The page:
This year, Africa continues to be an outlier in the global investment landscape. The continent closed the first half of 2022 at $3.5 billion, a 133% increase from the first half of the previous year. If the continent continues to defy the global harsh microeconomics till the end of this year, it might end up closing the year at $7 billion, reveals a report by the African Private Equity and Venture Capital Association (AVCA), a pan-African organisation that promotes and enables private investment in Africa.

Africa’s venture funding to hit $7 billion in 2022
Image source: AVCA

Last year, Africa recorded $5.2 billion in funding across 650 deals. Now, to reach the projected $7 billion, AVCA expects the deal volume to close at 900 by year-end, more than a third higher than last year. Considering the current harsh macroeconomics environment which caught up to the continent in the year’s third quarter and led to a 53% drop in funding, one might call the prediction a tall order. What magic could happen in the fourth quarter, anyways? But newly-found goodwill and incentives by governments across the continent is expected to rekindle investors’ interest in the continent. At the moment, according to Africa: The Big Deal, African funding has crossed the $4 billion mark.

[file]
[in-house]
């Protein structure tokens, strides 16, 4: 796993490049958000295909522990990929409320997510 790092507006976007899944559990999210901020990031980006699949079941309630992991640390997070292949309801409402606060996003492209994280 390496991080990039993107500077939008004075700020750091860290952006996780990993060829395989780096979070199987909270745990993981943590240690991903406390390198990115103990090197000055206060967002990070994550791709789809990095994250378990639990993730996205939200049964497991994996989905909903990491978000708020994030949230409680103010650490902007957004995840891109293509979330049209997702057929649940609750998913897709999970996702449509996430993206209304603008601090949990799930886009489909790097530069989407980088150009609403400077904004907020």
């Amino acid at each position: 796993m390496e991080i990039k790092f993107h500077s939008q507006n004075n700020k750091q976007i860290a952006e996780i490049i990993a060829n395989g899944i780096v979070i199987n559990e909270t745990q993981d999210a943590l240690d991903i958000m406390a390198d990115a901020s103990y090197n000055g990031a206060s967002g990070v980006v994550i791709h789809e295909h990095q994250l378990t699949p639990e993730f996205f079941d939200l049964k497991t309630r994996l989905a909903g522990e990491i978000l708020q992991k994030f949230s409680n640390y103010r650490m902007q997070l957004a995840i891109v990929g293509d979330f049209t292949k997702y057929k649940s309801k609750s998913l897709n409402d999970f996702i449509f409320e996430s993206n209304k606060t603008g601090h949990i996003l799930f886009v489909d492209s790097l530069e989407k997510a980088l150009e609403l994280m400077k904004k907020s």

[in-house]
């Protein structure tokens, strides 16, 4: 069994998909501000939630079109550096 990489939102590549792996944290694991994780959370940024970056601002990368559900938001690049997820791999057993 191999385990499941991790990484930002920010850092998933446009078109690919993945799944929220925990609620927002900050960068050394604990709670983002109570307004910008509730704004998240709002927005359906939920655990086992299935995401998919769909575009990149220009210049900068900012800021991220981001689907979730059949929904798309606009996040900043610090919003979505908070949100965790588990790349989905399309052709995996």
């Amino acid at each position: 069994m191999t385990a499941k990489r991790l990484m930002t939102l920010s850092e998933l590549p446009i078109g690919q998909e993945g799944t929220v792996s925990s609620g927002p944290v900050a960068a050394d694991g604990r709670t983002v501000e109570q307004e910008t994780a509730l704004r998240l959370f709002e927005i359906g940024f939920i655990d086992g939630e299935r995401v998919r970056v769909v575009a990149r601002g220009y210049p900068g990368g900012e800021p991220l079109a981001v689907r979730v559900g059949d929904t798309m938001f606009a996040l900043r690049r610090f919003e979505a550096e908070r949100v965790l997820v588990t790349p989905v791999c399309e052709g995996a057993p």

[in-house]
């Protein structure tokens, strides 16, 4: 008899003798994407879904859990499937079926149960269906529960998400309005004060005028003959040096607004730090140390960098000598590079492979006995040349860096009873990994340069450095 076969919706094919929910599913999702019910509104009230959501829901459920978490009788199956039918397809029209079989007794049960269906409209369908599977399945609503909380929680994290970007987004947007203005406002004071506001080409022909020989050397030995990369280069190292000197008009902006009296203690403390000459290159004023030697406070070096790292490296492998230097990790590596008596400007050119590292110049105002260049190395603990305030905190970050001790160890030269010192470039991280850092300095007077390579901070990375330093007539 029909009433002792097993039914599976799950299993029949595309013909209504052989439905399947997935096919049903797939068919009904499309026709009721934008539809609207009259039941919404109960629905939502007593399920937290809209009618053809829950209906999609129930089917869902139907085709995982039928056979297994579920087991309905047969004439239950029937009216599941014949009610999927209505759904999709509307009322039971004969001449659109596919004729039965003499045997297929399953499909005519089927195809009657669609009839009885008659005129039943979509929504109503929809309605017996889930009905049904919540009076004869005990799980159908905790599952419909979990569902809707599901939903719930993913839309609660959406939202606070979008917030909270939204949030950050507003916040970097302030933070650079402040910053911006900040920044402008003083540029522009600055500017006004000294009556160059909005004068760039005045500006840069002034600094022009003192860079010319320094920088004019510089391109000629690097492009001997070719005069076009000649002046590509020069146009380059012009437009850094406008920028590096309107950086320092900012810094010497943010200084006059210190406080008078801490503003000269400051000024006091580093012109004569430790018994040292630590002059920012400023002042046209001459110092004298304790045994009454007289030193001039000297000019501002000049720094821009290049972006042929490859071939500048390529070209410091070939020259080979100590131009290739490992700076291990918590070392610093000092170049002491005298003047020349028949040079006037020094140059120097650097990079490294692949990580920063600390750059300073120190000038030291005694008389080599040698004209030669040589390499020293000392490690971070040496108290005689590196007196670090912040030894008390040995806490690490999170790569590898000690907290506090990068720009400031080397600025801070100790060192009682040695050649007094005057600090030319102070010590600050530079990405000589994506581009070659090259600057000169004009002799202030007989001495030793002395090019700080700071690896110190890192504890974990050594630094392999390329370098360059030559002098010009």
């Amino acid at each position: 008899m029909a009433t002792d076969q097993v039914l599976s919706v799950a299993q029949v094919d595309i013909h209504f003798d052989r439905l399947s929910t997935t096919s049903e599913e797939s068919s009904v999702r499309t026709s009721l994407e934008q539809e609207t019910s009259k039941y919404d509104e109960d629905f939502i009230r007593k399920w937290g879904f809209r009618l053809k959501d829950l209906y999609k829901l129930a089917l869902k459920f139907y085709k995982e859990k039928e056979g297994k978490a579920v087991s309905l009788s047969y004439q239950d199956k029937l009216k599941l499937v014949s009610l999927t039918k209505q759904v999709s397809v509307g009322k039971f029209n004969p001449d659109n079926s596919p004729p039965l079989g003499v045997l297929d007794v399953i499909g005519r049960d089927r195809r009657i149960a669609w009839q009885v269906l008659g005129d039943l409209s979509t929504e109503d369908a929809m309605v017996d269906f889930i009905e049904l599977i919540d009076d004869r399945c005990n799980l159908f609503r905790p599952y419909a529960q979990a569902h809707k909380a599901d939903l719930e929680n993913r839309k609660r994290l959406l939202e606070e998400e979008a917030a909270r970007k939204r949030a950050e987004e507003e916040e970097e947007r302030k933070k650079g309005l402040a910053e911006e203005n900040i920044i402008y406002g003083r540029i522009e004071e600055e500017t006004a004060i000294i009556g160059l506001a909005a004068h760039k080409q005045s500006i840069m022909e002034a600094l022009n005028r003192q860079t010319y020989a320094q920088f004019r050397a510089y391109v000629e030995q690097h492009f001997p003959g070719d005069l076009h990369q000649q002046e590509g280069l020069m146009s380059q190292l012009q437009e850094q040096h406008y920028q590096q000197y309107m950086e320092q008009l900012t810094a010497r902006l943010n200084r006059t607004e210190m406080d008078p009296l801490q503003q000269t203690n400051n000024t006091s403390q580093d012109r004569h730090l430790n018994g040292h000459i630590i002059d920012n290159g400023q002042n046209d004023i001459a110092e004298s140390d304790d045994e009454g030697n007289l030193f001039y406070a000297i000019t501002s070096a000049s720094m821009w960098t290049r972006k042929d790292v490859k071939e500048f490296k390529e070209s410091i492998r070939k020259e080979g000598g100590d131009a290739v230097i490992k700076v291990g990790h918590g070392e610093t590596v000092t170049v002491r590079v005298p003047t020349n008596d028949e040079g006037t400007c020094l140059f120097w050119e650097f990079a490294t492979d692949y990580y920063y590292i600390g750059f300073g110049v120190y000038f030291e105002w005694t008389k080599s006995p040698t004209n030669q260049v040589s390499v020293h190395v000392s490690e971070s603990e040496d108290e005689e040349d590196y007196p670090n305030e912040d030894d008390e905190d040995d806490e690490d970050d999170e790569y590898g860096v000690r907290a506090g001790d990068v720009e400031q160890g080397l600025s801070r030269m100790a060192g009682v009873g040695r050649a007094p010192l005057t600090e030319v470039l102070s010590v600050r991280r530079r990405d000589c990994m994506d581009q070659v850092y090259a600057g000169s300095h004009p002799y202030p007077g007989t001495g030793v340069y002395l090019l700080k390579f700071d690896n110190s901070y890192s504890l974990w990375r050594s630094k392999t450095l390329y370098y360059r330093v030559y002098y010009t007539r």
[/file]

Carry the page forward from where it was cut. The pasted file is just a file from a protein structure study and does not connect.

Africa only snags a 1% of total VC investment globally, but unlike every other ecosystem, its resilience underscores the “depth of opportunity and its growth potential”, the AVCA report says. 

Unsurprisingly, the report highlighted that West Africa got the largest piece of the funding pie at 33%, with Nigeria leading. Kenya, having secured the second largest deal share of $330 million, pushed East Africa ahead of both North and Southern Africa. 

Per sector, fintech attracted the  most funding by volume (32%) and value (44%). Three sectors are reported to have emerged to the mainstream in H1 2022: healthcare (50% growth); education (64% growth) and utilities (23% growth).

Besides the positive awakening of some African governments friendly policies, for example Zanzibar and Zambia’s tax incentives and seamless work visa, which the report credited as an effort that promoted “enabling entrepreneurship and investment to thrive”, the presence of an active domestic venture capital ecosystem also led to the record-breaking growth.

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